Taiwanese director King Hu is a legend of wuxia filmmaking, with classics like Come Drink With Me, Dragon Inn, and A Touch of Zen to his name. 25 years after his death, director Lin Jing-jie and producer Steven Tu have made their own King Hu epic, looking back at the life and work of a true master.
Set The Tape’s Nicholas Lay connected with Steven at VIFF 2022 to discuss King Hu’s films, his lasting legacy in martial arts cinema, and the evolution of The King of Wuxia from short documentary to 220-minute epic.
Nicholas Lay: What inspired you and Lin Jing-jie to make this definitive tribute to King Hu?
Steven Tu: Director Lin and I started working on the film around five years ago. In the beginning we were aiming for a smaller documentary, maybe 30 to 40 minutes, but then we started to shoot and quickly realised that it would be much bigger project.
Director Lin is a great documentary filmmaker who has covered famous people many times in the past, and he was keen to do the same for King Hu. He realised that, although he knew about Hu, he did not know enough to make the film he wanted, so he began to research all of Hu’s work, complete or incomplete, and every aspect of his life. The challenge was that there had already been extensive research, essays, and interviews on King Hu in Taiwan, so we needed to present a different perspective to make our documentary special. The approach we took was to not only focus on King Hu’s work, which many people already know, but also his personal life behind the scenes. We wanted to give Chinese audiences to the chance to see the real King Hu.
NL: Many legends show up to talk about King Hu, from John Woo to Sammo Hung. How did you manage to track down so many important figures from Hu’s life?
ST: It was not easy to track them down, but when we did, everyone said yes, they wanted to be involved. The challenge was that they were located all over the place, and they’re all very busy. Shih Chun [Hu’s main leading man] was in Beijing, then in Hong Kong, so we had to find the right place and the right time to make the interviews happen. Most importantly of all, we were able to locate Hu’s close friends from his later years in LA. They came from the movie industry and other areas in the region, and contributed so much to our knowledge of what Hu did in the years leading up to his death. Most people do not know about his time in California, and at first we did not expect to find those people, so it was a welcome surprise and gave us the new perspective we needed.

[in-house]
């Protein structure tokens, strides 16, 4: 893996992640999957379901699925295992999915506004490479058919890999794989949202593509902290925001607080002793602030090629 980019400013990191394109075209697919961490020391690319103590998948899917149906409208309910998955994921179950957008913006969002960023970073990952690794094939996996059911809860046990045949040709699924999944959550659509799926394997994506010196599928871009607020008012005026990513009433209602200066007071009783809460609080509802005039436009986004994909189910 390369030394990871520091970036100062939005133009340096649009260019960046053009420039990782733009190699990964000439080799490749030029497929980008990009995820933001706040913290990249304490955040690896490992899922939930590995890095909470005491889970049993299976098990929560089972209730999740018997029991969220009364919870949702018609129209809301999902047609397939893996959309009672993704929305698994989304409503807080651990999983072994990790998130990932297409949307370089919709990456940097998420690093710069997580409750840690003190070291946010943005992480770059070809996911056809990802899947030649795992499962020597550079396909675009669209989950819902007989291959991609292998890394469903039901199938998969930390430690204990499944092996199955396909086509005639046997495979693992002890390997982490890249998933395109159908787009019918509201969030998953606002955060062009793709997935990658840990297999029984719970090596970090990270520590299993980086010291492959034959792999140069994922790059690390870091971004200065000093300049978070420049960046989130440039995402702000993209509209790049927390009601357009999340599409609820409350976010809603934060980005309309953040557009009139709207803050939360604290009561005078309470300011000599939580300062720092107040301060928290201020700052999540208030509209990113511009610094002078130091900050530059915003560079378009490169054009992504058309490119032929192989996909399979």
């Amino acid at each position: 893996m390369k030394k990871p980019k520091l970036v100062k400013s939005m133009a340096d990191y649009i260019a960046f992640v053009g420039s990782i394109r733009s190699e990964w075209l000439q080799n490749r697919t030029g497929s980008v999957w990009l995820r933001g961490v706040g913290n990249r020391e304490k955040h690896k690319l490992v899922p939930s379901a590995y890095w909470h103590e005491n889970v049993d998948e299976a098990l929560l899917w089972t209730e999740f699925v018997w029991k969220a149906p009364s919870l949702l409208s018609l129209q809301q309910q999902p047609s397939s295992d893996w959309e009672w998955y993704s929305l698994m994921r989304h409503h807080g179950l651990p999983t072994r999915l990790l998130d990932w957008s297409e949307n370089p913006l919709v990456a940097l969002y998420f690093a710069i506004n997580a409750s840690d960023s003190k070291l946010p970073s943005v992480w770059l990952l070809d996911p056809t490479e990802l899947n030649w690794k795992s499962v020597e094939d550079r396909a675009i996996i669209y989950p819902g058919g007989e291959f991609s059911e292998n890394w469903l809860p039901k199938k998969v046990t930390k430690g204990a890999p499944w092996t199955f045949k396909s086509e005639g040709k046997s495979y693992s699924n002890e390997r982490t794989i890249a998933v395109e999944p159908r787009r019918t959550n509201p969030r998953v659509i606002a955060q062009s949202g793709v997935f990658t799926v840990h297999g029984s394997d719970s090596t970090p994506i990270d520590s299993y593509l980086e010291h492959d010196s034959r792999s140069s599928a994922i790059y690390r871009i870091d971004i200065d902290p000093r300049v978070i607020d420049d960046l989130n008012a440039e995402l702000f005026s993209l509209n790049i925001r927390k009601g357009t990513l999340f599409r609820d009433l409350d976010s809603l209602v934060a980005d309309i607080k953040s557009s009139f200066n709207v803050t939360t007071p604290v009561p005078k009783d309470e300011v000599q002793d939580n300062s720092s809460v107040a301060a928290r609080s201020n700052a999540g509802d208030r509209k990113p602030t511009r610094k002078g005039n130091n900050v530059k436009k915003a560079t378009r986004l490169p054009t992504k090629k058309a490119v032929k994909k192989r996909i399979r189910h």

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NL: You visit several of Hu’s greatest cinematic locations with Shih Chun. How important was he to the production?
ST: Shih Chun was our greatest asset. He worked with King Hu on many films and was his student and close friend until Hu moved to LA. Director Lin wanted the audience to follow in the footsteps of Shih Chun’s journey and give him the opportunity to recall old memories from his days working with Hu. The best way to do that was to take Shih Chun to the various locations, let him take it in, and unlock those memories. Luckily, Shih Chun is healthy and his memory is strong. He led us to the main river locations in Taiwan and was easily the most active person there, walking faster than all the young people on the production team! It was exciting to see him find those locations and bring back all these beautiful memories of his time with King Hu.
NL: Hu’s films helped put Taiwanese and Hong Kong cinema on the map. What’s his status amongst younger audiences in Taiwan 50 years later?
ST: We tried to release the film theatrically in Taiwan this month and the biggest challenge for us has been reaching younger audiences and trying to get them to come and watch the film. Most of King Hu’s films have already been restored in Taiwan and are easily accessible, but I don’t think his films are widely known amongst younger people. This is one of the reasons we wanted to make the film, to show the next generation that King Hu was not just a master of wuxia films, but that he was a true artist who took the lead on every single aspect of his productions.